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So What the Hell Happened!?

Jesus Christ I need to get back to this blog.

Okay, long, in-depth story which will hopefully be funnier to read than it was to live through. Happy ending, I promise.

My wonderful lover has opted to buy us both new computers; starting with barebones kits. That’s not as a big a deal to a physicist, and possibly also witch apparently. I just upgraded from something that ran well because I oiled it and cleaned it every single day (metaphorically) to something that would probably run well if I poured orange juice on it. However, first there was its construction.

Usually, I deal with latent static charge by simply contacting the metal chassis and grounding myself. In this case, given the exposure time, it seemed wise to go ahead and get one of the anti-static grounding straps for my wrist.

As a man who has built several complete devices transistor by transistor, including my share of audio equipment, this didn’t feel like it would be a big deal. The only issue with building a computer is that you have to subject yourself to the whims of the hardware designers, and operating system designers, when those whims may have nothing to do with what you’re accustomed to and, occasionally, don’t even make any sense. It went more like this. I’ll be brief.

1. Find metal hex nuts for case, install them. Line up motherboard, attach screws. Notice that you didn’t line it up right, and it isn’t grounded. Remove screws. Remove and move hex nuts. Line up properly. Attach screws. Notice that you once again have it out of alignment, detach screws, board, and nuts. Line everything up, double check each of the available screw holes. Screw it in, one by one. Properly attach motherboard, except for the fact that you were supposed to do the backplate first. Ignore freaking backplate.

2. Line up the processor properly, check. Double check that you’ve lined up the processor properly, check. Ease processor into socket. Notice that it went in a lot easier than last time, and pray to the computer building gods (who would that be? Brigid?) that you didn’t just break anything. Seal processor down with lever. Struggle to attach cooling unit. Struggle more. Attach argumentative cooling unit.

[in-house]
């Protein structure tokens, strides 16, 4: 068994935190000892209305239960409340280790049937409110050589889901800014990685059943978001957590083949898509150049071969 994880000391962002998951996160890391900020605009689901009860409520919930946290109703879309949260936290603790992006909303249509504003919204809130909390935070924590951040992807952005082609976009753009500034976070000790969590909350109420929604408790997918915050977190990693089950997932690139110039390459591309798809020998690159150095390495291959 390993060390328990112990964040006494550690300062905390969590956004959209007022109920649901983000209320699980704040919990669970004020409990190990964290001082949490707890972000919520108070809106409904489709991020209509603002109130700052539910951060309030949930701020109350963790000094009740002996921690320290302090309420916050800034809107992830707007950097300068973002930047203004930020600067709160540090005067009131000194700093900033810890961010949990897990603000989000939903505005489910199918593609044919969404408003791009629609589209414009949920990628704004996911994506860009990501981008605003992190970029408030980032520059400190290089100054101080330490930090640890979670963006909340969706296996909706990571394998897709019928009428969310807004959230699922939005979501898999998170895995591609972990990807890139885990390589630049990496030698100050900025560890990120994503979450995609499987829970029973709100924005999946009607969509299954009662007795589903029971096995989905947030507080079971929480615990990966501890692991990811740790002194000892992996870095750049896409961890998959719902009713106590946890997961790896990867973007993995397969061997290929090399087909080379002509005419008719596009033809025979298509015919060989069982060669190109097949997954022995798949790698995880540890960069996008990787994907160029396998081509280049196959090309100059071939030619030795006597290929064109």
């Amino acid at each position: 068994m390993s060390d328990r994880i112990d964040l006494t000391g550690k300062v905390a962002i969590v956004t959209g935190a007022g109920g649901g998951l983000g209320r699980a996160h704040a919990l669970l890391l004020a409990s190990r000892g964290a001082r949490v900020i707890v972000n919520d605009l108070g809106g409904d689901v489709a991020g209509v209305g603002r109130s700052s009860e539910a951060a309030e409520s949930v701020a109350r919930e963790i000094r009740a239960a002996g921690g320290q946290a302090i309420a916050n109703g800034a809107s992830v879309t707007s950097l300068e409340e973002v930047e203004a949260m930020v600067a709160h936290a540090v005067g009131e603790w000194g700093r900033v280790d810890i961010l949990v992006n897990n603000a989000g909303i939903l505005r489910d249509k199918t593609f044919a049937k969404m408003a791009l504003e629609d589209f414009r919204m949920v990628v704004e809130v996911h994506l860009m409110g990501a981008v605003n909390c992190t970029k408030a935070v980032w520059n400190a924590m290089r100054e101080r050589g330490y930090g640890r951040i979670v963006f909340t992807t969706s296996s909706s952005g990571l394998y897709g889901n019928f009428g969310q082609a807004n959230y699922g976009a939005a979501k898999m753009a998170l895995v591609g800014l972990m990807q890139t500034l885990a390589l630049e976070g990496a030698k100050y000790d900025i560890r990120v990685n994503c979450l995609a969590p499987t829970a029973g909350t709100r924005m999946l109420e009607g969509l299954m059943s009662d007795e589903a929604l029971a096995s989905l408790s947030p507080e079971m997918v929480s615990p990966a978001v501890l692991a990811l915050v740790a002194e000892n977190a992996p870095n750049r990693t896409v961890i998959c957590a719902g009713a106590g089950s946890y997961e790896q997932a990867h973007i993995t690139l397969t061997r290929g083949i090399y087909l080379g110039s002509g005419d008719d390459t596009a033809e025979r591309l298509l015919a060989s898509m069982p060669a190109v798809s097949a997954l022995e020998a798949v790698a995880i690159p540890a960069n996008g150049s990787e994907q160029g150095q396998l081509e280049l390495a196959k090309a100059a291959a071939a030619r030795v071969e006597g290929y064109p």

2 ½. Look around, try and find the fan plug. Not find the fan plug. Find something that looks like it might do the job, even though it has an extra pin. Connect. Double check that that actually makes any sense. Does make sense, great. Pop in memory. Attach faceplate cables. Completely overlook the faceplate fan.

3. Attach power supply to case. Attach power cables to motherboard, one by one. Wrap a motherload of electrical tape around the non-modular power supply’s dangling cables. Keep graphics card on standby. Spend an hour trying to figure out where the SSD is even supposed to go in this tower case. Finally find out, on account of girlfriend’s keen eye, install it. Notice that you just installed it backwards. Slide it out, install it again. Pop SATA 3 cables on.

~4. Plug in keyboard, mouse, monitor, turn it on, get to BIOS. Pat self on back. Select “optimize”, because what harm could that do? (Hint: Quite a bit, as it turns out.) On a whim, select option to search for hidden processor cores. Save changes. Restart. Notice that nothing is happening, save for the blue LED lamp, and you can’t even get to BIOS.

4. Punch self in kidney.

Well, to be fair, I slid my Hitachi 2TB from my old computer in at that point too. I knew I could boot. This mistake was actually made after I went back into BIOS settings, just to ensure that everything was in order, without doing nearly enough research.

3 again. Take deep, deep breath. Count to ten. Look up BIOS, try and find reset jumper; fail. With girlfriend’s assistance, because you know they don’t make them to come out easy, remove all power cables and pop the CMOS battery out. Push power button for thirty full seconds, drain all capacitors completely. Pop battery back in. (This is what you do when you can’t even find the jumper; it’s just as effective. Just don’t do it without good cause.) Pray to Morrigan, Celtic goddess of battle and change, for wisdom. Turn computer on, notice that it’s nice and alive again.

4. Never, ever, ever do that again.

At this point I could boot to my 2 TB easily enough. Unfortunately, while Ubuntu immediately noticed all the awesome new hardware, thanked me for it in its own Unixy way, and went to town like a child at a ball pit; Windows did something quite different. Windows is keyed not to users, but to motherboards. When it noticed that it was on the wrong motherboard, it immediately assumed that it was pirated, and rather than presenting me with some eloquent message about how I’m a pirate asshole (which I am not) and refusing to run, it flashed a blue screen covered in gibberish UTF-8,  and restarted, before I ever got to the desktop.

As it turns out, this OEM software was licensed entirely to my last machine. I did not realize that, but I was thoroughly pissed off at the underhandedness of a deal like that. In any case, whilst there may be a way to confuse Windows into thinking it’s on the same machine; I am not a pirate, and I needed to get a non-preinstalled copy of Windows 7. That cost us about a third of what the machines did.